Peakview Capital is the investment advisory arm of Shengjing Group and the largest global fund of funds in China.
It also has millions of dollars to invest in U.S.-based venture capital funds, it says. This year. Right now.
It’s a very different message than VCs are receiving from many other institutions, judging by our recent conversations with them.
According to a variety of sources, the many brands talking with LPs include Andreessen Horowitz, Menlo Ventures, Eight Partners, True Ventures, and First Round Capital (to name but a handful). But some investors aren’t happy with the founder-friendly approach that many VCs have taken in recent years. As one investor told us earlier this week, speaking on background: “A lot of VCs have ‘returns’ but they’re mostly unrealized; it’s not like they were pumping these [portfolio companies] out [onto the public market] as soon as they could. And now the IPO market has collapsed.”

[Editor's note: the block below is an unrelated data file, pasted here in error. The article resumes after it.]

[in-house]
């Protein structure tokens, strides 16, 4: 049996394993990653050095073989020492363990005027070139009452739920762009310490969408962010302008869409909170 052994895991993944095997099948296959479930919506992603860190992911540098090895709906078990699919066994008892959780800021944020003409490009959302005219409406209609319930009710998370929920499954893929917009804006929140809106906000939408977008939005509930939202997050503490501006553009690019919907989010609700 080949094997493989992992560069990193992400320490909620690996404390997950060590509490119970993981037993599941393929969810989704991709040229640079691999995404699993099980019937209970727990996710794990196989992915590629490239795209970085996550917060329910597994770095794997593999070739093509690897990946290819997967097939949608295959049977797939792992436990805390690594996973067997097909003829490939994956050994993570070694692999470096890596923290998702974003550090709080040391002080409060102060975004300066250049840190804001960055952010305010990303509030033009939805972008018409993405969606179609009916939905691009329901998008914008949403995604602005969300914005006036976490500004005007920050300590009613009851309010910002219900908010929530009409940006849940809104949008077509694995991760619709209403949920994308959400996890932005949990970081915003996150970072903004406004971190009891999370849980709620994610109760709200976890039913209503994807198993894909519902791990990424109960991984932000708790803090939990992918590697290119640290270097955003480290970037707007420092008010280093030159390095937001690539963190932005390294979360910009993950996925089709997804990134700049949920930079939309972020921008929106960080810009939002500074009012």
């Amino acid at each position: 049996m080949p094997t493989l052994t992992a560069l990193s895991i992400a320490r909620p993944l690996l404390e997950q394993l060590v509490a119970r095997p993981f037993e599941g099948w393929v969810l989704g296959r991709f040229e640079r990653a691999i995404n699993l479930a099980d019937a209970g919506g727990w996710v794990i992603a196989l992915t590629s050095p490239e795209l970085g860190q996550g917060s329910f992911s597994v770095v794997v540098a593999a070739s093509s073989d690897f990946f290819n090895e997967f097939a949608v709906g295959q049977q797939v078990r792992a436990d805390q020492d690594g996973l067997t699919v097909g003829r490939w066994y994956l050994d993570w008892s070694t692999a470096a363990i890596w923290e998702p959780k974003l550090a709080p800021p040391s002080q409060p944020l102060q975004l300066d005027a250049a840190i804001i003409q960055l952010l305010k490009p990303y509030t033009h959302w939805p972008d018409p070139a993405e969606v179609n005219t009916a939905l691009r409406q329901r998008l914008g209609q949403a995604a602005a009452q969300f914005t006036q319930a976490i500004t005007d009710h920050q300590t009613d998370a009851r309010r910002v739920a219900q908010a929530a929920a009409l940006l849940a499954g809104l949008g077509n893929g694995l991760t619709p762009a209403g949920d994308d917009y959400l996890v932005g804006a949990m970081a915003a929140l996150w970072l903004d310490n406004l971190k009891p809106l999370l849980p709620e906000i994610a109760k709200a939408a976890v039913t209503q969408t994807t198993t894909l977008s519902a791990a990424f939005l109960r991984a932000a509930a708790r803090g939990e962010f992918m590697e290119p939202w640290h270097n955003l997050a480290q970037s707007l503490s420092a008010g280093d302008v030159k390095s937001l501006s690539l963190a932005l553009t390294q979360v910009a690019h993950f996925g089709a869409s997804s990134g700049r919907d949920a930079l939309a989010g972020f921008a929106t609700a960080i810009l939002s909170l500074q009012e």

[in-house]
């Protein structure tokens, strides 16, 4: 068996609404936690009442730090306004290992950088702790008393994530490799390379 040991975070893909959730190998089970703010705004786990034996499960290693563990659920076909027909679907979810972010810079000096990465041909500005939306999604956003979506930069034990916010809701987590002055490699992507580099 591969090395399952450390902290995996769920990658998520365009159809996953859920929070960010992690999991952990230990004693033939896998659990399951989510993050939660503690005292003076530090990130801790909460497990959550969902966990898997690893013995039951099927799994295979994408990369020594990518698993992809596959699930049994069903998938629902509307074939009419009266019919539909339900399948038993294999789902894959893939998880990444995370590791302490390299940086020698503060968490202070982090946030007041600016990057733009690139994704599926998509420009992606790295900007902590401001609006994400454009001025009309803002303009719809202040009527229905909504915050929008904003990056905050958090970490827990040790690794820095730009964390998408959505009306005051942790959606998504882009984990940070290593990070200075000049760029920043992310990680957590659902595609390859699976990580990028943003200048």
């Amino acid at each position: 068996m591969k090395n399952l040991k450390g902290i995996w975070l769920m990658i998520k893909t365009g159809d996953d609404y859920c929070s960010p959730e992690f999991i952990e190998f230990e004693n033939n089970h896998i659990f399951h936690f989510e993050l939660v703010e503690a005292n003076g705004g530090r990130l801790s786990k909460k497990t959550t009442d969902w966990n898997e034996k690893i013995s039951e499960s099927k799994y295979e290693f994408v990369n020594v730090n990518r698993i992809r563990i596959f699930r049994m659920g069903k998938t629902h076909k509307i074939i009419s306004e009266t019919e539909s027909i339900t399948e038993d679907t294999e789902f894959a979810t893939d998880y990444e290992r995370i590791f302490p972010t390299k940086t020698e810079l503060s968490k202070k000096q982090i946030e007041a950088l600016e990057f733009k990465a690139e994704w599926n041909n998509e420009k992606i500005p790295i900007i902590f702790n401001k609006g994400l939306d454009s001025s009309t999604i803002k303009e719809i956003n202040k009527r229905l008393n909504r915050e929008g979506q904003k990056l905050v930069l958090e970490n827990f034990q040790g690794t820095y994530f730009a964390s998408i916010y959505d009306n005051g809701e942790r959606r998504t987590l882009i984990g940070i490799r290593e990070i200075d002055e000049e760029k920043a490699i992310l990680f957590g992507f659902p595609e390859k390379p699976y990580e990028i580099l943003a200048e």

Erik Lassila, a longtime VC who is now the U.S.-based managing partner of Peakview, understands his peers’ frustration. There’s a big — and often costly — divide between paper and realized gains. But as part of an organization that plans to invest $1 billion in venture funds — including “hundreds of millions of dollars” in the U.S., a smaller percentage in Israel, and the rest back home in China — Lassila doesn’t have to worry about VCs’ mistakes in recent years. He’s working with a “blank slate,” as he puts it.